Mina Nichols sprinted across a sodden field, hoping to get back to her family’s modest home sooner, rather than later. Her feet slunk into the muddy sludge attempting to pass for a meadow, hampering her progress.
She ducked into a small enclosed alley that cut through the small market, hoping that the passageway would prove drier and faster. She underestimated how much rain had gathered along the center gutter where the water drained.
When she splashed through, a few strands of hair fell in her face, which she shoved free. At the same time, she caught site of her dress trudging through the rancid filth. The cloth tangled and she jerked it free before she tripped on the damnable mess. A man entered the same alley the moment she raised her head. Not in enough time to dodge him. She rebounded against his body with a yelp and fell back into the filth that sucked her into its grasp.
The small basket of roses she carried went into the air. With a final shloop, the roses sunk into the muck. The man scrambled to catch the basket, only to lose his own footing. He tumbled on top of her, managing to get his hands out before flattening Mina to the ground.
“I haven’t hurt you, have I?” The man struggled to gather himself together. He reached for her after he stood. His face caved in on itself when he noticed his hands and knees covered in the same mess Mina was a victim to. Her almost savior rubbed them on his pants with a deep scowl.
Mina’s eyes welled up. The beautiful blue roses were now brown. She spent most of the morning in the fields gathering those flowers. It was her birthday. She snuck out early, hoping to collect a dozen of her favorite roses to adorn the kitchen table while she made breakfast. It was her only hope at a decent birthday.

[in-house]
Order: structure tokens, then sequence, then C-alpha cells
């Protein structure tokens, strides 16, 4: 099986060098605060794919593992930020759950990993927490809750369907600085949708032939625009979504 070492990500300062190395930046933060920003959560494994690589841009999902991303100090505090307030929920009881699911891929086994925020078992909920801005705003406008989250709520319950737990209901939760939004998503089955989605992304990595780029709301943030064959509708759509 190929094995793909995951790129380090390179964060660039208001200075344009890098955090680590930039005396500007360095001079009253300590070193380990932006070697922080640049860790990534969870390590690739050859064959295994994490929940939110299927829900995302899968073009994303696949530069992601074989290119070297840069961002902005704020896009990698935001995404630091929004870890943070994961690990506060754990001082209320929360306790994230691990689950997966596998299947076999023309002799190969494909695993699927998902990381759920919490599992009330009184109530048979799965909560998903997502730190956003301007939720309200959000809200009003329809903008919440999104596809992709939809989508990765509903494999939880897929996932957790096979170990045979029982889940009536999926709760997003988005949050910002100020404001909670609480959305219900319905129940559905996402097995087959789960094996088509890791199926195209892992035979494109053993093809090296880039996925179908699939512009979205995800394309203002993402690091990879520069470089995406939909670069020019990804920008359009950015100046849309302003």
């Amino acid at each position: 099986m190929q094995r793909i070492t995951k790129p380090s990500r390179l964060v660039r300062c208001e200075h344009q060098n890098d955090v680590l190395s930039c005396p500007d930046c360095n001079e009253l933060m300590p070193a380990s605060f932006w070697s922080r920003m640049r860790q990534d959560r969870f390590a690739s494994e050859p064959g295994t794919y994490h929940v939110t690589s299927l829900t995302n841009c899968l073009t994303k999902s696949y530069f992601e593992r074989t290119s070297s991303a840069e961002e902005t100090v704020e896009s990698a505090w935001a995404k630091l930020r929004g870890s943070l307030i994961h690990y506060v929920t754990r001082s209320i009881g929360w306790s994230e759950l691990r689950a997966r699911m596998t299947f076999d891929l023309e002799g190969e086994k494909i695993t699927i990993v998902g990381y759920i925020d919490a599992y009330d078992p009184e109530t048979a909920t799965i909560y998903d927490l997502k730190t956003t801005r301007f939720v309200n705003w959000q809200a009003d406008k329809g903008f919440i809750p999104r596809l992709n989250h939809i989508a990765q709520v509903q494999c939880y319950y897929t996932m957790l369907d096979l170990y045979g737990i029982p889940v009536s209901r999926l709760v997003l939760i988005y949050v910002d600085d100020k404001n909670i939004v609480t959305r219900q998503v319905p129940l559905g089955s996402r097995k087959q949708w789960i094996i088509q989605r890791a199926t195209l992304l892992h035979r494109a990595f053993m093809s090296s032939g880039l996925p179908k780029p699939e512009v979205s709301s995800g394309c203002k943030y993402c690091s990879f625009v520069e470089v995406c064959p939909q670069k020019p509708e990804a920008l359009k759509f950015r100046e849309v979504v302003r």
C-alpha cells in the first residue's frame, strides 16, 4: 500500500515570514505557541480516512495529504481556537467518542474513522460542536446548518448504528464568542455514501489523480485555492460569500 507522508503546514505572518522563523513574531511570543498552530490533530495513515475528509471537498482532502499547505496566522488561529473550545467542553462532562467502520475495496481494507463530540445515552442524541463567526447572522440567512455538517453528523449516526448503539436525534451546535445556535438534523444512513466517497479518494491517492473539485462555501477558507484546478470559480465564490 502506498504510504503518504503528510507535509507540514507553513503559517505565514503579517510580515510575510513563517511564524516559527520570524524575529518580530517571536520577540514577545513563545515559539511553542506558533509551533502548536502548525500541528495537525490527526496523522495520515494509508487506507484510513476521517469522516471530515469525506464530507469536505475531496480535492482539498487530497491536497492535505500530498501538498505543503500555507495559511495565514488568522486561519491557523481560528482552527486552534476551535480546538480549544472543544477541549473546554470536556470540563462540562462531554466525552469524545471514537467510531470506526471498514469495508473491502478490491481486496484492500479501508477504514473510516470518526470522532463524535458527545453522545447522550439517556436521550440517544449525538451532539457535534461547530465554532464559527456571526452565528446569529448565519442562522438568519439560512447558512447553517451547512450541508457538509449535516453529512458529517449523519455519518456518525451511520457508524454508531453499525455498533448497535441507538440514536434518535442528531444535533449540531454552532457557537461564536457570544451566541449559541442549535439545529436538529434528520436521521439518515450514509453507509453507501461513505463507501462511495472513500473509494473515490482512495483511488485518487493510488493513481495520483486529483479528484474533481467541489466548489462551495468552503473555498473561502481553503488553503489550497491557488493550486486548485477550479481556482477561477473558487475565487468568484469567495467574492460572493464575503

Seeing the lovely bunch lying in the muck and wilting was too much. Top that with the certainty she was in trouble for having snuck out, and the tears held back no longer. She fumbled to stand on her own, rather than dare allow this stranger, a man, to touch her.
He seemed no “regular” man, anyway. At least not from where she lived. This man had dark hair and arresting golden eyes. He wore a nice suit, which meant he was rich, or richer than her. He looked too distinguished to be from these parts. And the way he grimaced at the gunk on his hands spoke volumes to her.
The suit wasn’t as impeccable now that he’d wiped the gooey mess on his thighs. A slight stubble along his jaw and moustache didn’t go with the mud splattered on his cheek either. It didn’t seem to bother him, he seemed more intent on her well-being.
Well! The last thing she needed on top of her humiliated state and destroyed roses was some strange smug man in her face, making her feel worse.
Mina clambered to her feet, swiping away the tears with the back of a muddy hand. A cold smear along her cheek let her know she had muck on her face like him. Her ire grew, which caused more tears to stumble out.
Could this day get any worse?
“Are you all right?” he asked gently, fixing to help her.
Now pity? Her cheeks burned, her heart raced. Mina bashed his hands away from her. “Leave me be. I do not need your help.”